UAW Strike Expands, Hits DFW

UAW seal
The official seal of the United Auto Workers and Agricultural Implement Workers union outside UAW headquarters in Detroit. | Image by Daniel J. Macy/Shutterstock

In the 10 days since the United Auto Workers launched a strike against three of the biggest auto manufacturers operating in the United States, the work stoppage has spread to parts of the metroplex, and there is currently no end in sight.

As previously reported by The Dallas Express, United Auto Workers (UAW), a labor union that represents about 146,000 auto workers in the United States, directed 13,000 of its members to strike at three particular plants: GM Wentzville Assembly in Missouri, the Stellantis Toledo Assembly Complex in Ohio, and the Ford Michigan Assembly Plant.

UAW is demanding a 40% pay increase across a four-year contract, among other adjustments to compensation packages and vacation time, in its negotiations with General Motors, Ford, and Stellantis — the parent company of Jeep and Chrysler.

On Friday, workers at Stellantis’ Dallas Parts Distribution Center in Carrollton and the GM Fort Worth Parts Distribution Center in Roanoke joined the strike as part of a 38-facility expansion of UAW’s industrial action.

“It’s unfortunate that we have to do them; I really wish there was a better system to get things negotiated before something like this comes to,” said Cornelius Lincoln, president of UAW Local 816, NBC 5 DFW reported.

The expanded strike is reportedly posed to have a more immediate impact on consumers and dealerships than expected, with replacement parts essentially frozen in place.

“If your car doesn’t work, you’re just stuck. It’s just mean, don’t you think?” said Howard Drake, a California-based GM dealership owner, according to Reuters. “I thought the punishment would be in the form of adverse selection for customers with limited choice. I didn’t think it would be my lot stacked up with cars that I can’t fix because they won’t man a parts distribution center.”

Arthur Wheaton, director of labor studies at Cornell’s School of Industrial and Labor Relations, told Reuters that he thought targeting distribution centers was “a great strategy.”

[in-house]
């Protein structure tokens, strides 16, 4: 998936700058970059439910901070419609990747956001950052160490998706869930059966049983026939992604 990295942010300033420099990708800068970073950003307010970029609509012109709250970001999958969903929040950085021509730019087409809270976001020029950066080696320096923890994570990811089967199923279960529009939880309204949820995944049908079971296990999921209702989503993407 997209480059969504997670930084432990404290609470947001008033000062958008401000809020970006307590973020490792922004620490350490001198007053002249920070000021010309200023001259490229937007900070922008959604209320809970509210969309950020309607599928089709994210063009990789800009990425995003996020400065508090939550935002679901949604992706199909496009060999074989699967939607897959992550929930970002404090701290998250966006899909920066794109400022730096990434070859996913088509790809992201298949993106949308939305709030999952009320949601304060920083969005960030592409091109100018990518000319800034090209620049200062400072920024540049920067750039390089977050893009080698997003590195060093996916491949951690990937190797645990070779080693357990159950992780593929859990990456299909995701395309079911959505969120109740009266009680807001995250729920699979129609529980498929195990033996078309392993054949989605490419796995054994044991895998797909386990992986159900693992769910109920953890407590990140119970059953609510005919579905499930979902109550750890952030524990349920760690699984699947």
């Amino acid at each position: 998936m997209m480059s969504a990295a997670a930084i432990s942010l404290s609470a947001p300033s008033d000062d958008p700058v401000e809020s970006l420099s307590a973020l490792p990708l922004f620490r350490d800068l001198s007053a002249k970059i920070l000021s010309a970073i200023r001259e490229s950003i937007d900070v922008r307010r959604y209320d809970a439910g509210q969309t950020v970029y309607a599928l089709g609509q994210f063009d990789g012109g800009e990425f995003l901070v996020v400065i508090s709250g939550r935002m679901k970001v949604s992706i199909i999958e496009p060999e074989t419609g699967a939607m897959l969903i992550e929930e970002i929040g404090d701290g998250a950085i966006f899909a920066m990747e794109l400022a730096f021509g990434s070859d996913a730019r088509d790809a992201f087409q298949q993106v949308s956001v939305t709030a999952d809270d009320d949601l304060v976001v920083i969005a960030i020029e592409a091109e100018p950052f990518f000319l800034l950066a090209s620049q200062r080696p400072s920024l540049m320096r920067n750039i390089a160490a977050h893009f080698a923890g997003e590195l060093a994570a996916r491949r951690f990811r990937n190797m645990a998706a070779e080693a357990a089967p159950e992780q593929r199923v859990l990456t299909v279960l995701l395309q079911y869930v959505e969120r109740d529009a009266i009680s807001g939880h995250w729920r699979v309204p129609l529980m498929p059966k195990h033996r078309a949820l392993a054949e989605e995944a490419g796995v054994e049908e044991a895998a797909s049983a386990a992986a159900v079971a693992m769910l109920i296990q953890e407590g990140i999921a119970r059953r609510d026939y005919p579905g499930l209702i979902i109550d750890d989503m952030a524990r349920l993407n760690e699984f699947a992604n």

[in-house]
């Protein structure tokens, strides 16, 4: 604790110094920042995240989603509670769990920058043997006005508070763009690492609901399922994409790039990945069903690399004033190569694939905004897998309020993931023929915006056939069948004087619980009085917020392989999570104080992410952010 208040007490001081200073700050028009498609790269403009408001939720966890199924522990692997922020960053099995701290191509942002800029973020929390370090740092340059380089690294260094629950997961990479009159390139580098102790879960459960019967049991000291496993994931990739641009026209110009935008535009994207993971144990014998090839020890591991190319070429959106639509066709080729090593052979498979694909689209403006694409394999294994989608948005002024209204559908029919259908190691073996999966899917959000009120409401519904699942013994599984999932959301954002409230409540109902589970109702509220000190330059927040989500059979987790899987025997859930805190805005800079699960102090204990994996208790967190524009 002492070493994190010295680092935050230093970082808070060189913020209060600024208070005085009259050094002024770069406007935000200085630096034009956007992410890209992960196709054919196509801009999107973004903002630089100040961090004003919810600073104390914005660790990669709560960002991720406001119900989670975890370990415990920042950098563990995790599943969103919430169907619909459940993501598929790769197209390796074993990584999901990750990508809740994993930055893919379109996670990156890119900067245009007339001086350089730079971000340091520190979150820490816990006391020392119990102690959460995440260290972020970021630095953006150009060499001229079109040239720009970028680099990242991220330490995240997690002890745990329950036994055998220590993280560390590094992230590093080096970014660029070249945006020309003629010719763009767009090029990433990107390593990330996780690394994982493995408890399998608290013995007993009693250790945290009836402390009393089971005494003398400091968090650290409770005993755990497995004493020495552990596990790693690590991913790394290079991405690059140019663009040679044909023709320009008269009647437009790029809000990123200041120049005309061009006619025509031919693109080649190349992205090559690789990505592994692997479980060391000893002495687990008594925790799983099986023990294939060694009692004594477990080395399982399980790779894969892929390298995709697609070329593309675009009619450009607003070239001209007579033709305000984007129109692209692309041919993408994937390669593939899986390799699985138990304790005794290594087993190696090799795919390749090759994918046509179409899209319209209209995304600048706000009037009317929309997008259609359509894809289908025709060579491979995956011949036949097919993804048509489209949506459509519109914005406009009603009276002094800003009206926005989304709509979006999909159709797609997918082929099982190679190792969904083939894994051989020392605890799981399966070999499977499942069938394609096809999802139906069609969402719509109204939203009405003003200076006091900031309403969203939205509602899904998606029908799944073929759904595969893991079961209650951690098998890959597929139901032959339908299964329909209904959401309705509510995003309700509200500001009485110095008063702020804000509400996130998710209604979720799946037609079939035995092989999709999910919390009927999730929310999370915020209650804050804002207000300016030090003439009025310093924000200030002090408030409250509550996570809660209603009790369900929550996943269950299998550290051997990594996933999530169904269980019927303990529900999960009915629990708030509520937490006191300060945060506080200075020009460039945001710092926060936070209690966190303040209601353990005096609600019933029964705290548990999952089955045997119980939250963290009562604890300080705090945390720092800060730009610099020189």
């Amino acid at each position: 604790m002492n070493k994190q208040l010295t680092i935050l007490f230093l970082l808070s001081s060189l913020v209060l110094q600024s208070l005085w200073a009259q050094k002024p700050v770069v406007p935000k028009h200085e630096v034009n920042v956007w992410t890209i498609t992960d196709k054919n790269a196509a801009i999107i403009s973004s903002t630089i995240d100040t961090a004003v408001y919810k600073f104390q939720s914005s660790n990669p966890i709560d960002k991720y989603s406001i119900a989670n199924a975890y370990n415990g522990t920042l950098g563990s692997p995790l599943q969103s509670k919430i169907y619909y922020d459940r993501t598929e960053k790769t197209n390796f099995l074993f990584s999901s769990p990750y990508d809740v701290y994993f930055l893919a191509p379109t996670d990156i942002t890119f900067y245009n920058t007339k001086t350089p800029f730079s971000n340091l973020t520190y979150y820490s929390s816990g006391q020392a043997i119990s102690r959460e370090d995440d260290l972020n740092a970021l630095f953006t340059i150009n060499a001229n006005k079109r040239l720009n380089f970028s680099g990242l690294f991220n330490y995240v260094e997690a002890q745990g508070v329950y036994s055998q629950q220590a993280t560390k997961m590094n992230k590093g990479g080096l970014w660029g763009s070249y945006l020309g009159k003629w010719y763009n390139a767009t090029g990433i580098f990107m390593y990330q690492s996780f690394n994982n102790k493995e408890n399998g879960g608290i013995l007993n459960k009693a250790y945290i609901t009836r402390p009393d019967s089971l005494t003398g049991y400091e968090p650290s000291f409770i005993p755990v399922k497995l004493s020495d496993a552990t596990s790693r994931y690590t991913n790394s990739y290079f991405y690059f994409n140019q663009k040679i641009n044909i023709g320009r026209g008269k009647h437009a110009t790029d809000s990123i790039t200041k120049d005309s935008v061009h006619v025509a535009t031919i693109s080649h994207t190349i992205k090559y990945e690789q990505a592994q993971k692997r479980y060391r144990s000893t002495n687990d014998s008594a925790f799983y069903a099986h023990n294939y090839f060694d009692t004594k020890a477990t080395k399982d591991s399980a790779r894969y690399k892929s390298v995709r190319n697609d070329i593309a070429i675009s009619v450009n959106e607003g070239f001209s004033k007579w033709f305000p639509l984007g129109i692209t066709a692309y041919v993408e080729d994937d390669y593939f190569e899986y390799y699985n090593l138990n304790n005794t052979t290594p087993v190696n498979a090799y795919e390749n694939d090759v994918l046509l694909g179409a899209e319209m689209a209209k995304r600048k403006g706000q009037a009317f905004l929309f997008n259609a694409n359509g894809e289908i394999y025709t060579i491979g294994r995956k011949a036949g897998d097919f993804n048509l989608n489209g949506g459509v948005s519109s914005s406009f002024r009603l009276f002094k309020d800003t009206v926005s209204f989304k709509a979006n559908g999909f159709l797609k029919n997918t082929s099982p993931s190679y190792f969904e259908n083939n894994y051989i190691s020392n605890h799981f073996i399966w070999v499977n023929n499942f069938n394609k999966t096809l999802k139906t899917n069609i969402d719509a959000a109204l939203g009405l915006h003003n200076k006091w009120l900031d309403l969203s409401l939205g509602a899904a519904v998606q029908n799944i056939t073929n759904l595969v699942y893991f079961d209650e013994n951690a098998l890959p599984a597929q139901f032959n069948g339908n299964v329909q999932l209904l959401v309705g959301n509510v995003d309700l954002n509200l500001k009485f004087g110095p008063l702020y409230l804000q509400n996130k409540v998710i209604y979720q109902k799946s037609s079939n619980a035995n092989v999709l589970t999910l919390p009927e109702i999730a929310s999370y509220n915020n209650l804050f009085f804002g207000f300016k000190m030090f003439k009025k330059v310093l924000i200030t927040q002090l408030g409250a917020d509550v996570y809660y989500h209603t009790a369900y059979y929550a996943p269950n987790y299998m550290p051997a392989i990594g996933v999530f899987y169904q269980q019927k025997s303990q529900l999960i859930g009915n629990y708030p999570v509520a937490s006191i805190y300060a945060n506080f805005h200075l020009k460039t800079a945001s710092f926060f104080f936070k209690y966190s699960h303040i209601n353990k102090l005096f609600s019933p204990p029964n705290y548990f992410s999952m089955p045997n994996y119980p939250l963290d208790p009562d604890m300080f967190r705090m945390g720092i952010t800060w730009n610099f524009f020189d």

“That’s how they make a lot of their money,” Wheaton said.

As previously reported by The Dallas Express, UAW President Shawn Fain defended his union’s demands, pointing to executive compensation at the three companies.

“We’ve asked for 40-percent pay increases. And the reason we asked for 40-percent pay increases is because in the last four years alone, the CEO pay went up 40 percent,” Fain said on CBS’ Face the Nation, noting the increases in profits the companies have seen in recent years.

In response to many of the union’s claims, General Motors President Mark Reuss penned an opinion piece published by the Detroit Free Press that challenged some of UAW’s demands and insinuations, particularly the suggestion that an increase in profits without meeting the union’s demands was an example of corporate greed.

“Those record profits are reinvested in our company and our people. In 2022, GM had net income profits of $9.9 billion. In 2023, our capital spending will be $11-$12 billion. That’s not an aberration ― over the past ten years, our net income totaled $65 billion, and the amount we invested in that same period? $77 billion. … If we don’t continue to invest, we will lose ground — quickly. Our competitors across the country and around the world, most of whom are non-union, will waste no time seizing the opportunity we would be handing them,” Reuss wrote.

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